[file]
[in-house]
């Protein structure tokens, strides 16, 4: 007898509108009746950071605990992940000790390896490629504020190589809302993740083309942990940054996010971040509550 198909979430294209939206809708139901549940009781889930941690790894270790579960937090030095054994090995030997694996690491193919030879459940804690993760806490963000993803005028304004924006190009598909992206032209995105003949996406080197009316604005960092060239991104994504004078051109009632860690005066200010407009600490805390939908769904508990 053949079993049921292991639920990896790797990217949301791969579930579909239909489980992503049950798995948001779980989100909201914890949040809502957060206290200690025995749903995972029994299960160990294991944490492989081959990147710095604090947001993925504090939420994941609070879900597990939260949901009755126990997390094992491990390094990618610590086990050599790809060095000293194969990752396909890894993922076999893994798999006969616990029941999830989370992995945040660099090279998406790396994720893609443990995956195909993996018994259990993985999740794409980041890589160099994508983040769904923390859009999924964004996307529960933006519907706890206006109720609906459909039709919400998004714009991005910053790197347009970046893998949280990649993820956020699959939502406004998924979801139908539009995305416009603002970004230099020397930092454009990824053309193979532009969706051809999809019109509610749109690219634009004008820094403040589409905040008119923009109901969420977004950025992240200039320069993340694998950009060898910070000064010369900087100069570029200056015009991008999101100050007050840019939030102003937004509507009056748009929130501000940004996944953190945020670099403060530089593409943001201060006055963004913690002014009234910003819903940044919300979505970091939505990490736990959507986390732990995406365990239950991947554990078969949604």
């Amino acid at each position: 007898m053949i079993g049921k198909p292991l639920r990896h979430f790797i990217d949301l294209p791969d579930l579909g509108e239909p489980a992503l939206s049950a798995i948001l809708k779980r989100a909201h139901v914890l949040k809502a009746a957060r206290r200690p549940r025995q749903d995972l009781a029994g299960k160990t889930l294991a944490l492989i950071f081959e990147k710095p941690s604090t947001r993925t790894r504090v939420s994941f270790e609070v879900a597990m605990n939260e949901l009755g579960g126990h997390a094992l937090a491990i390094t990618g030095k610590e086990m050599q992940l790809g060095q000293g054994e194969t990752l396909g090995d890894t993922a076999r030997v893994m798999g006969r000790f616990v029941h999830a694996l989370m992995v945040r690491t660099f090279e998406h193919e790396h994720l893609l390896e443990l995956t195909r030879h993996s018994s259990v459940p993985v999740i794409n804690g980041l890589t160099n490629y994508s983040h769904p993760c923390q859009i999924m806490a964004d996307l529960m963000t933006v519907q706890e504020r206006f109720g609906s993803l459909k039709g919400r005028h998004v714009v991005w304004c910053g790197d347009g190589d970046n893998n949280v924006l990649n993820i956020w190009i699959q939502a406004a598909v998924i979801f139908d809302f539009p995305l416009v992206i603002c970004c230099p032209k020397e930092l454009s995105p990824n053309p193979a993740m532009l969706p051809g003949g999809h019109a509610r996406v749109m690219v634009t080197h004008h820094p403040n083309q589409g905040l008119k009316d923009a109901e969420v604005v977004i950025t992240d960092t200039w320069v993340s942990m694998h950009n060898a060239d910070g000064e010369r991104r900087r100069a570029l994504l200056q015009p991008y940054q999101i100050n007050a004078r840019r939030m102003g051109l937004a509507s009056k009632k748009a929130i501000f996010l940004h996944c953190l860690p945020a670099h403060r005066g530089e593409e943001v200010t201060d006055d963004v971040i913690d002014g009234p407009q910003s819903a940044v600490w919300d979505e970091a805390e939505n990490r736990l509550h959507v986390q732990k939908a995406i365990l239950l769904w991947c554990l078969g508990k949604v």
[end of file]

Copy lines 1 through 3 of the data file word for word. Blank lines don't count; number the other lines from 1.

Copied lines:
[in-house]
């Protein structure tokens, strides 16, 4: 007898509108009746950071605990992940000790390896490629504020190589809302993740083309942990940054996010971040509550 198909979430294209939206809708139901549940009781889930941690790894270790579960937090030095054994090995030997694996690491193919030879459940804690993760806490963000993803005028304004924006190009598909992206032209995105003949996406080197009316604005960092060239991104994504004078051109009632860690005066200010407009600490805390939908769904508990 053949079993049921292991639920990896790797990217949301791969579930579909239909489980992503049950798995948001779980989100909201914890949040809502957060206290200690025995749903995972029994299960160990294991944490492989081959990147710095604090947001993925504090939420994941609070879900597990939260949901009755126990997390094992491990390094990618610590086990050599790809060095000293194969990752396909890894993922076999893994798999006969616990029941999830989370992995945040660099090279998406790396994720893609443990995956195909993996018994259990993985999740794409980041890589160099994508983040769904923390859009999924964004996307529960933006519907706890206006109720609906459909039709919400998004714009991005910053790197347009970046893998949280990649993820956020699959939502406004998924979801139908539009995305416009603002970004230099020397930092454009990824053309193979532009969706051809999809019109509610749109690219634009004008820094403040589409905040008119923009109901969420977004950025992240200039320069993340694998950009060898910070000064010369900087100069570029200056015009991008999101100050007050840019939030102003937004509507009056748009929130501000940004996944953190945020670099403060530089593409943001201060006055963004913690002014009234910003819903940044919300979505970091939505990490736990959507986390732990995406365990239950991947554990078969949604």
């Amino acid at each position: 007898m053949i079993g049921k198909p292991l639920r990896h979430f790797i990217d949301l294209p791969d579930l579909g509108e239909p489980a992503l939206s049950a798995i948001l809708k779980r989100a909201h139901v914890l949040k809502a009746a957060r206290r200690p549940r025995q749903d995972l009781a029994g299960k160990t889930l294991a944490l492989i950071f081959e990147k710095p941690s604090t947001r993925t790894r504090v939420s994941f270790e609070v879900a597990m605990n939260e949901l009755g579960g126990h997390a094992l937090a491990i390094t990618g030095k610590e086990m050599q992940l790809g060095q000293g054994e194969t990752l396909g090995d890894t993922a076999r030997v893994m798999g006969r000790f616990v029941h999830a694996l989370m992995v945040r690491t660099f090279e998406h193919e790396h994720l893609l390896e443990l995956t195909r030879h993996s018994s259990v459940p993985v999740i794409n804690g980041l890589t160099n490629y994508s983040h769904p993760c923390q859009i999924m806490a964004d996307l529960m963000t933006v519907q706890e504020r206006f109720g609906s993803l459909k039709g919400r005028h998004v714009v991005w304004c910053g790197d347009g190589d970046n893998n949280v924006l990649n993820i956020w190009i699959q939502a406004a598909v998924i979801f139908d809302f539009p995305l416009v992206i603002c970004c230099p032209k020397e930092l454009s995105p990824n053309p193979a993740m532009l969706p051809g003949g999809h019109a509610r996406v749109m690219v634009t080197h004008h820094p403040n083309q589409g905040l008119k009316d923009a109901e969420v604005v977004i950025t992240d960092t200039w320069v993340s942990m694998h950009n060898a060239d910070g000064e010369r991104r900087r100069a570029l994504l200056q015009p991008y940054q999101i100050n007050a004078r840019r939030m102003g051109l937004a509507s009056k009632k748009a929130i501000f996010l940004h996944c953190l860690p945020a670099h403060r005066g530089e593409e943001v200010t201060d006055d963004v971040i913690d002014g009234p407009q910003s819903a940044v600490w919300d979505e970091a805390e939505n990490r736990l509550h959507v986390q732990k939908a995406i365990l239950l769904w991947c554990l078969g508990k949604v």